I know some photographers who would slit their throats rather than share their knowledge with others, but that's just not my style. I so enjoy the discussions and we have a great time.

If you know something, it's fun to share. If you want to learn, ask questions.

Halo - sidelight from bright window.

The blessings and the curses of technology

Next week-end I'm participating in the 2011 January Thaw Equine Expo at the Fredericton Exhibition Centre. I've been getting my display gear together in anticipation of the event and, among other things, I purchased a small mini-projector that I can use to show my slide show on a screen larger than my laptop. All was good until I found out that, despite the fact that 3M provided a variety of patch cords to connect said projector to my laptop, NONE would fit the MAC's mini-display port outlet.

Apple doesn't sell such a thing. Go figure? By trial and error I found a place called and ordered what I THOUGHT was the right thing. Wrong. Back it went and, with the help of the nice folks at StarTech we figured out what I really needed. Three days later it arrived at my door. Yay! Another hurdle cleared! Now I'm one step closer to being ready.

Sunday, January 9, 2011

Illusive waterfalls

Slow shutter speed

Faster shutter speed

We three adventurous photographers (Hetty, Sherry and I, and Hetty's daughter Isaline) set out to find waterfalls to photograph - with little success. We traversed the road, following the directions, back and forth a few times - unable to locate the necessary landmark that would lead us to the woodland road that would take us to the foot of the waterfall. Buried under snow, the old graveyard on Keirstead Mountain was nowhere to be found.

Undaunted, we headed to the other side of Sussex to Waterford where waterfalls can be seen from the Cedar Camp Road bridge. Of course, to get truly dramatic photographs you need to be at the bottom of the waterfall. New Brunswick hasn't experienced the truly bitter January temperatures (yet) so as a result, the streams and rivers are still open, and the waterfalls flowing - but the paths to the bottom of the falls are ice-covered and too treacherous to chance without proper climbing gear.

So, we contented ourselves with a few shots taken from above the falls on the bridge. Despite our lack of success in nailing those waterfall photographs, it was a good outing for a sunny afternoon in winter.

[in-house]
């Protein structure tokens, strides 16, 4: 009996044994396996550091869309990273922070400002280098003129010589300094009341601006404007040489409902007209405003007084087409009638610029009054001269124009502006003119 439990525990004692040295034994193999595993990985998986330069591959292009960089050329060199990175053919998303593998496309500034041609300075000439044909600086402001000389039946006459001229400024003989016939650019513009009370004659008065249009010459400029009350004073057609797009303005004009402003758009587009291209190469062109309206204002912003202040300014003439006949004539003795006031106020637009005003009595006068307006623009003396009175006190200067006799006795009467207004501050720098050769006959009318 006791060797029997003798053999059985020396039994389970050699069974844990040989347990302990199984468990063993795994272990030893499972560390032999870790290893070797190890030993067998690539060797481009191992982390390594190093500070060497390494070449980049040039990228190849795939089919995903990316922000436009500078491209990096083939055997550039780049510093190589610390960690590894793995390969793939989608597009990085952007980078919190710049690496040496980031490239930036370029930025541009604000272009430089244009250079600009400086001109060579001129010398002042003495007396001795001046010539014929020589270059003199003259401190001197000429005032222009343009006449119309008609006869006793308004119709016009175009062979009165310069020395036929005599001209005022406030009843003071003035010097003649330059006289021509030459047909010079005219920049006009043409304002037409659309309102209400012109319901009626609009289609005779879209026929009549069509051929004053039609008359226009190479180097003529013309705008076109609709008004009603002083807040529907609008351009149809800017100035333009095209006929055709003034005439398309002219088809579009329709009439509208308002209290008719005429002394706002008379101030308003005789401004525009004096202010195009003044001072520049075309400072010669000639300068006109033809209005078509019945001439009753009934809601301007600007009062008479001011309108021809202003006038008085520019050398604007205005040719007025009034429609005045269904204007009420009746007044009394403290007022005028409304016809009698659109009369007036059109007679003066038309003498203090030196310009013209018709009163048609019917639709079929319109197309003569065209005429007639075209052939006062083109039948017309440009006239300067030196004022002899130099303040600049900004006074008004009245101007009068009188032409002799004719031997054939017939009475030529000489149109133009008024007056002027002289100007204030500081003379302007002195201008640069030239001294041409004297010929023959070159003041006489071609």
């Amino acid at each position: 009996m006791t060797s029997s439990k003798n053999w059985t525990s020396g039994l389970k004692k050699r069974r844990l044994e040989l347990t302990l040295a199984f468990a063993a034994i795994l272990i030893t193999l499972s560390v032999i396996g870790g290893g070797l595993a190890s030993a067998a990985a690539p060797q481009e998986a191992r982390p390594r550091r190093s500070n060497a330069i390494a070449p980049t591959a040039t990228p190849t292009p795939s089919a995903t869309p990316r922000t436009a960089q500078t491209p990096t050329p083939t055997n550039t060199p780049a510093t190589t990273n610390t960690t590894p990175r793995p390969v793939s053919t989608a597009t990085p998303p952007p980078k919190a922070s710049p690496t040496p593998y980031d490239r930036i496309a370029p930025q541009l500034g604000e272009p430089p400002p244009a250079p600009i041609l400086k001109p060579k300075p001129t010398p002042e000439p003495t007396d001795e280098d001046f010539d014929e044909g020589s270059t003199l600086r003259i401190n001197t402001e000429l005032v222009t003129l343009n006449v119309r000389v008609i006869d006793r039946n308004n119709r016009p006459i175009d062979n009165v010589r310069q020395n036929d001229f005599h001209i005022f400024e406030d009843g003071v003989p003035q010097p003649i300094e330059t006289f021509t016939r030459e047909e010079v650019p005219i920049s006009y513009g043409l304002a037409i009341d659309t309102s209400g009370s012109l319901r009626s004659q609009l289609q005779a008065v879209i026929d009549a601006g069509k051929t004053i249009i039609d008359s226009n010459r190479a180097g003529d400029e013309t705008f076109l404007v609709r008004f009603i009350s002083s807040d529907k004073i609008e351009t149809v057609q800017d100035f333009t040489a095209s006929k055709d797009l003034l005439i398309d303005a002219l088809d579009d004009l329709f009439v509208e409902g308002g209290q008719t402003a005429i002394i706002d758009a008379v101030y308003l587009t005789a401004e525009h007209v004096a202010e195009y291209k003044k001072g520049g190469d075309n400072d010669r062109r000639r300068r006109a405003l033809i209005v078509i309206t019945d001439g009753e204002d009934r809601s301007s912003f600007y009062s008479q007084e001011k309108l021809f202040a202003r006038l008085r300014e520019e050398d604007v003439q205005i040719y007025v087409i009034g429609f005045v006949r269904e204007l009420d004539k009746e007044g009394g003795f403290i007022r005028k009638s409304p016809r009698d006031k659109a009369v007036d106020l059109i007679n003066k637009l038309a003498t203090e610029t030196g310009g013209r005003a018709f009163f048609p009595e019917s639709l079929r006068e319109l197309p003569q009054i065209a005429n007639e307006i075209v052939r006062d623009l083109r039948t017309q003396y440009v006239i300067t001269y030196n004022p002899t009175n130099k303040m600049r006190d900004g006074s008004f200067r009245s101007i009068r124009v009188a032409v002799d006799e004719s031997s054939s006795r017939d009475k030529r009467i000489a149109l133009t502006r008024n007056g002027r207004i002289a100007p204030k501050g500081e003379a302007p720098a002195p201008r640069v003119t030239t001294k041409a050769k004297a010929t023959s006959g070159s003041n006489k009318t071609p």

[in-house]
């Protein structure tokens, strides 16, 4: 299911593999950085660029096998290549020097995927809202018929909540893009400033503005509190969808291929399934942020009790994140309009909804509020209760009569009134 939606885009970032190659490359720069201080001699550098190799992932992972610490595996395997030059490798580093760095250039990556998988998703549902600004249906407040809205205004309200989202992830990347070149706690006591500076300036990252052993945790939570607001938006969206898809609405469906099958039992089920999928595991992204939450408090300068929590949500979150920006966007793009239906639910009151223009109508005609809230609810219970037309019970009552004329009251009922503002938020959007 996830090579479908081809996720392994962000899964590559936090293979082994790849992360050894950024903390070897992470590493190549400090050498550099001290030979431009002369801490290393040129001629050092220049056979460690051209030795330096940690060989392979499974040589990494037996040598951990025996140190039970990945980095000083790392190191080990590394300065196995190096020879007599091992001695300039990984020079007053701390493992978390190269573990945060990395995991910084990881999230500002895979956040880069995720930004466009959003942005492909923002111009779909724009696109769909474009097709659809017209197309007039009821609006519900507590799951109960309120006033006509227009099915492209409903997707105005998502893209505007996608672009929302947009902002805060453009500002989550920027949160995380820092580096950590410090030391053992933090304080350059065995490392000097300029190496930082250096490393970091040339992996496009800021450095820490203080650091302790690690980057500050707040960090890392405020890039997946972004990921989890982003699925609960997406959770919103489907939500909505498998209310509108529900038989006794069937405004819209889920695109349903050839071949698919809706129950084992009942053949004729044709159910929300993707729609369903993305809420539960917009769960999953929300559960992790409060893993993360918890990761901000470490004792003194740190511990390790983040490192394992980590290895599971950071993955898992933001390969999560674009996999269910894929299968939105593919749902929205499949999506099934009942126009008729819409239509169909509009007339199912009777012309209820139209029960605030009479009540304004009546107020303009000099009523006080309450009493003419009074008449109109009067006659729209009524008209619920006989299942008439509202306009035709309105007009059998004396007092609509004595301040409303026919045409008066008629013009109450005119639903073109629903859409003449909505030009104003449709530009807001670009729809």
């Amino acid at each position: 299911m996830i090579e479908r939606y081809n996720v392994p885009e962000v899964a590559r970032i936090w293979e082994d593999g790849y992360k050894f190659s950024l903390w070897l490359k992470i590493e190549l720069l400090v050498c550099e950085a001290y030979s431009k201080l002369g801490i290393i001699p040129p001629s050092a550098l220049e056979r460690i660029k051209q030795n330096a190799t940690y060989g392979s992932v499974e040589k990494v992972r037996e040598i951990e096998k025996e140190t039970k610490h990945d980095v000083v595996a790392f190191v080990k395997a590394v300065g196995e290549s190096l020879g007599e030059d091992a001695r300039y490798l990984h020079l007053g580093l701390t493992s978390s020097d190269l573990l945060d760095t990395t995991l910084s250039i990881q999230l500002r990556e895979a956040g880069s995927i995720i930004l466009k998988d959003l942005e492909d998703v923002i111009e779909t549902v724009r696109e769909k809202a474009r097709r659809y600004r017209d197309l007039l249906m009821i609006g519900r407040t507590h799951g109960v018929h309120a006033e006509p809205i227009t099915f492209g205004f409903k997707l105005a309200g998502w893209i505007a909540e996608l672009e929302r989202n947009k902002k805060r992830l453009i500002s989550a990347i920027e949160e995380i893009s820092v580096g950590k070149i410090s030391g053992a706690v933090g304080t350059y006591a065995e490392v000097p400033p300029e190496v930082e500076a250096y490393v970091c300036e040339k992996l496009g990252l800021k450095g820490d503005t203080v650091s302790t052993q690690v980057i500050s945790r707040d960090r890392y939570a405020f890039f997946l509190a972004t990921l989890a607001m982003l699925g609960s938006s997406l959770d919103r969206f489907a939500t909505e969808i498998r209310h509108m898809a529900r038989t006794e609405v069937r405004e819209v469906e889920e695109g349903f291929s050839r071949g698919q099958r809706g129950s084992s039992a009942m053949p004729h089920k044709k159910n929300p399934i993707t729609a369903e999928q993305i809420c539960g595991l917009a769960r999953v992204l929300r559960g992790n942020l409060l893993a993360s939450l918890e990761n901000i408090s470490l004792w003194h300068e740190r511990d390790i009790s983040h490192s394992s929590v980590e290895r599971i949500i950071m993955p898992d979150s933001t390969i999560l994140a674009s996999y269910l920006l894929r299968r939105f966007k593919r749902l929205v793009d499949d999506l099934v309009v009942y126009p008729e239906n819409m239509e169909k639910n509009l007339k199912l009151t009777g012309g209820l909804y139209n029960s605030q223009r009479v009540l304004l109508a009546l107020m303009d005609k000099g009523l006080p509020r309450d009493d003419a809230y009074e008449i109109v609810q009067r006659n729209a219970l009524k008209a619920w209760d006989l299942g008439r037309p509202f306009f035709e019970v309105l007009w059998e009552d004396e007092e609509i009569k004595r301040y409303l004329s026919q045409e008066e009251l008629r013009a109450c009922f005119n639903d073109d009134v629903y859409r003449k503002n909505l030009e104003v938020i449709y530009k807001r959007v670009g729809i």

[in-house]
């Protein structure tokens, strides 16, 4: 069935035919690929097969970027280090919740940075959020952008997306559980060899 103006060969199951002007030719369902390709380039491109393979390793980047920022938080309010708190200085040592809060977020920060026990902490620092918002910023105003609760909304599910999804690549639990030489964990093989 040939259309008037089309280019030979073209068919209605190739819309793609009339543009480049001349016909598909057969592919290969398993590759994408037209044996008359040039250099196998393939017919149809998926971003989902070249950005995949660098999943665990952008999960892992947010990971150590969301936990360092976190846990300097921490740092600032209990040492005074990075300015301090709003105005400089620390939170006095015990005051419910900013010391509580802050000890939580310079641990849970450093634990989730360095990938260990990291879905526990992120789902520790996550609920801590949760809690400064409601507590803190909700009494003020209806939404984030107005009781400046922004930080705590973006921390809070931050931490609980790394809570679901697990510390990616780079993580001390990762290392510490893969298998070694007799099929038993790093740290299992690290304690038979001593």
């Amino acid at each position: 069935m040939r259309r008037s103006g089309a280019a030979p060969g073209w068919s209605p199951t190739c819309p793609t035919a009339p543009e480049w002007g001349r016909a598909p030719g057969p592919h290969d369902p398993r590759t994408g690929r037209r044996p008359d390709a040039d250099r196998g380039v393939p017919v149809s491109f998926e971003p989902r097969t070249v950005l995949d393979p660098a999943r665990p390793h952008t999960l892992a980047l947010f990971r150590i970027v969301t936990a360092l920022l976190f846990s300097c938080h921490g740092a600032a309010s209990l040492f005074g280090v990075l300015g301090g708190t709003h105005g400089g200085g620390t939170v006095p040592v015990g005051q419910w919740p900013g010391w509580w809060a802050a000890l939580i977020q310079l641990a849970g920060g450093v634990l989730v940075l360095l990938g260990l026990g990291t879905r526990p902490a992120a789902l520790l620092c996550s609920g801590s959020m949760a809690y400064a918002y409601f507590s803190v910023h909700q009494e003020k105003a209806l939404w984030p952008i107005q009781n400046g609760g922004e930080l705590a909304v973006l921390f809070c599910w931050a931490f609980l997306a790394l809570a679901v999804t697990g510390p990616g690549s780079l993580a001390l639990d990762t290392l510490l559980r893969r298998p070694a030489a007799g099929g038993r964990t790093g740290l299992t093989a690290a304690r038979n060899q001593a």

Wednesday, January 5, 2011

It is winter, after all

Hoover knows it's winter. He revels in the newly fallen snow - leaps and bounds about chasing snow flakes; plays fetch with snowballs that vanish when they hit the ground; and generally exudes an amazing amount of joy when the door opens on a fresh snowfall.

The rest of us, however, seem to have a tendency to gravitate to the fireplace, soft music and low light, book in hand, blanket artfully draped around the supine body. While this image is good for the soul, and perhaps even the intellect, it does little for the rapidly expanding posterior or for productivity in the sphere of work.

To counteract at least some of this winter lethargy (oh yes, I am among those who loathe being cold), tomorrow I will bundle up and sally forth with a friend in search of waterfalls to photograph - running waterfalls, frozen waterfalls - it doesn't matter - just waterfalls. I am psyching myself up now to look forward to freezing my toes, nose and other parts off and trying to keep my camera warm and dry while trudging over ice and snow, lugging 40 pounds of gear, to find these marvels of nature.

In reality, I probably will enjoy it. Or, if not the actual hunt, the creation of the images at the end of the trek. In the meantime - lining up the clothes. For those who know me, and fail to recognize me tomorrow, I'll be the one that resembles the Pillsbury Doughboy.

Saturday, January 1, 2011

Happy New Year!

It's almost time to wrap up the ornaments, take down the tree and put the lights away for another year. January 1st brings both joy and sadness - the excitement of a new year beginning and all of its infinite possibilities; and the sadness of seeing another year come to an end.

The good news is that the shortest day of the year is behind us and from here on out, despite nor'easter storms, snow drifts, freezing rain, black ice and dark afternoons - each day will offer more daylight, more cheer and be a step closer to warmth than the day before.

So, hang in there. Spring will come.

Have a Happy New Year! And watch those days lengthen, one by one.